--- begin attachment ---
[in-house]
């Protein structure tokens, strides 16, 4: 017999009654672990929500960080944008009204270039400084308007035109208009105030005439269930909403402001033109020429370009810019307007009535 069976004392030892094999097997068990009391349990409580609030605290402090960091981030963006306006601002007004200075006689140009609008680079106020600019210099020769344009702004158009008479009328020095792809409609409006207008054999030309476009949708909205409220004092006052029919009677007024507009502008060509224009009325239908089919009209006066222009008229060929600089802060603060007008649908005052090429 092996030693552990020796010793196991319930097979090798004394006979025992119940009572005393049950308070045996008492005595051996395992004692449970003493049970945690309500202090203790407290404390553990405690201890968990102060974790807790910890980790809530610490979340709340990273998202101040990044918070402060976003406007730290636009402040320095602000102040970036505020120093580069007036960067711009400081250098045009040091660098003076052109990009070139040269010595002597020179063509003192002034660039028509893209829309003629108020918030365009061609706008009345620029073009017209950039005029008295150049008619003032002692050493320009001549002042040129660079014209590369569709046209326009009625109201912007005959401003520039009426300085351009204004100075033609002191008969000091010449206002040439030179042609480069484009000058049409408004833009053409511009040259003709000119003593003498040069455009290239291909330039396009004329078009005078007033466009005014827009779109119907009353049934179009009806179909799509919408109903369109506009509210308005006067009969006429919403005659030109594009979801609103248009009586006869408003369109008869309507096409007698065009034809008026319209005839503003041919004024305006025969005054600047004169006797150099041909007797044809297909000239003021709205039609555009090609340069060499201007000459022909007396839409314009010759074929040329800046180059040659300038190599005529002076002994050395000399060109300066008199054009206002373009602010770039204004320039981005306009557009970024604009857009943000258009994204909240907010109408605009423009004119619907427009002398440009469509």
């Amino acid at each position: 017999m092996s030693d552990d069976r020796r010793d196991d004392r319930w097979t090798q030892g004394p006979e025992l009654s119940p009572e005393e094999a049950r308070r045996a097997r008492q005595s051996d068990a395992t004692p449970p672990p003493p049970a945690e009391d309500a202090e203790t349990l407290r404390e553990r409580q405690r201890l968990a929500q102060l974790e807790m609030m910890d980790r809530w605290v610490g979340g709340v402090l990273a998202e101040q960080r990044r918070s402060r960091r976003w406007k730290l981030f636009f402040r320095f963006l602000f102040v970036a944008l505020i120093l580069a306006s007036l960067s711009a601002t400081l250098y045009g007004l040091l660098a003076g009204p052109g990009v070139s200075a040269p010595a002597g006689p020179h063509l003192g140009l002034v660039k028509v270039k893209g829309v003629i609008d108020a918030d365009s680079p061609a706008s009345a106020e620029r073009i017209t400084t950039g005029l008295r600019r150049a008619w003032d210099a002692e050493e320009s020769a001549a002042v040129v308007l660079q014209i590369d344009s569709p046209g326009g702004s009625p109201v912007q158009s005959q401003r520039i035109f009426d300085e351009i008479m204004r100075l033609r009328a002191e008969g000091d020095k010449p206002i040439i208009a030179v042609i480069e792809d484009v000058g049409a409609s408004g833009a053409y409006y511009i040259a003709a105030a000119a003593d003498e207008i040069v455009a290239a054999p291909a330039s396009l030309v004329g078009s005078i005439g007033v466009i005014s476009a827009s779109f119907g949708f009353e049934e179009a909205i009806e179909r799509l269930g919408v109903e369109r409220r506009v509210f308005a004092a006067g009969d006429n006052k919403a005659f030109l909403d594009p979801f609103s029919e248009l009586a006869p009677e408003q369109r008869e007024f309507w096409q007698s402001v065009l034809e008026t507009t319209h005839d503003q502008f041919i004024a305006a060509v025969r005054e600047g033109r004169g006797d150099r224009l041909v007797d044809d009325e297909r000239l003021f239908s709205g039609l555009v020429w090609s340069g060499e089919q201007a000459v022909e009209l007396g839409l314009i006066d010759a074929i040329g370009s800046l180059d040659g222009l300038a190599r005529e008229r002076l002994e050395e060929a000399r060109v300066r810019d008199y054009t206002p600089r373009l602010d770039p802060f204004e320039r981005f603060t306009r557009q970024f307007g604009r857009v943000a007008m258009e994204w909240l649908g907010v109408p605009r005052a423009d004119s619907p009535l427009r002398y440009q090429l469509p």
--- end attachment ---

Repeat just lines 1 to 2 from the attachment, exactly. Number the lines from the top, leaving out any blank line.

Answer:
[in-house]
């Protein structure tokens, strides 16, 4: 017999009654672990929500960080944008009204270039400084308007035109208009105030005439269930909403402001033109020429370009810019307007009535 069976004392030892094999097997068990009391349990409580609030605290402090960091981030963006306006601002007004200075006689140009609008680079106020600019210099020769344009702004158009008479009328020095792809409609409006207008054999030309476009949708909205409220004092006052029919009677007024507009502008060509224009009325239908089919009209006066222009008229060929600089802060603060007008649908005052090429 092996030693552990020796010793196991319930097979090798004394006979025992119940009572005393049950308070045996008492005595051996395992004692449970003493049970945690309500202090203790407290404390553990405690201890968990102060974790807790910890980790809530610490979340709340990273998202101040990044918070402060976003406007730290636009402040320095602000102040970036505020120093580069007036960067711009400081250098045009040091660098003076052109990009070139040269010595002597020179063509003192002034660039028509893209829309003629108020918030365009061609706008009345620029073009017209950039005029008295150049008619003032002692050493320009001549002042040129660079014209590369569709046209326009009625109201912007005959401003520039009426300085351009204004100075033609002191008969000091010449206002040439030179042609480069484009000058049409408004833009053409511009040259003709000119003593003498040069455009290239291909330039396009004329078009005078007033466009005014827009779109119907009353049934179009009806179909799509919408109903369109506009509210308005006067009969006429919403005659030109594009979801609103248009009586006869408003369109008869309507096409007698065009034809008026319209005839503003041919004024305006025969005054600047004169006797150099041909007797044809297909000239003021709205039609555009090609340069060499201007000459022909007396839409314009010759074929040329800046180059040659300038190599005529002076002994050395000399060109300066008199054009206002373009602010770039204004320039981005306009557009970024604009857009943000258009994204909240907010109408605009423009004119619907427009002398440009469509």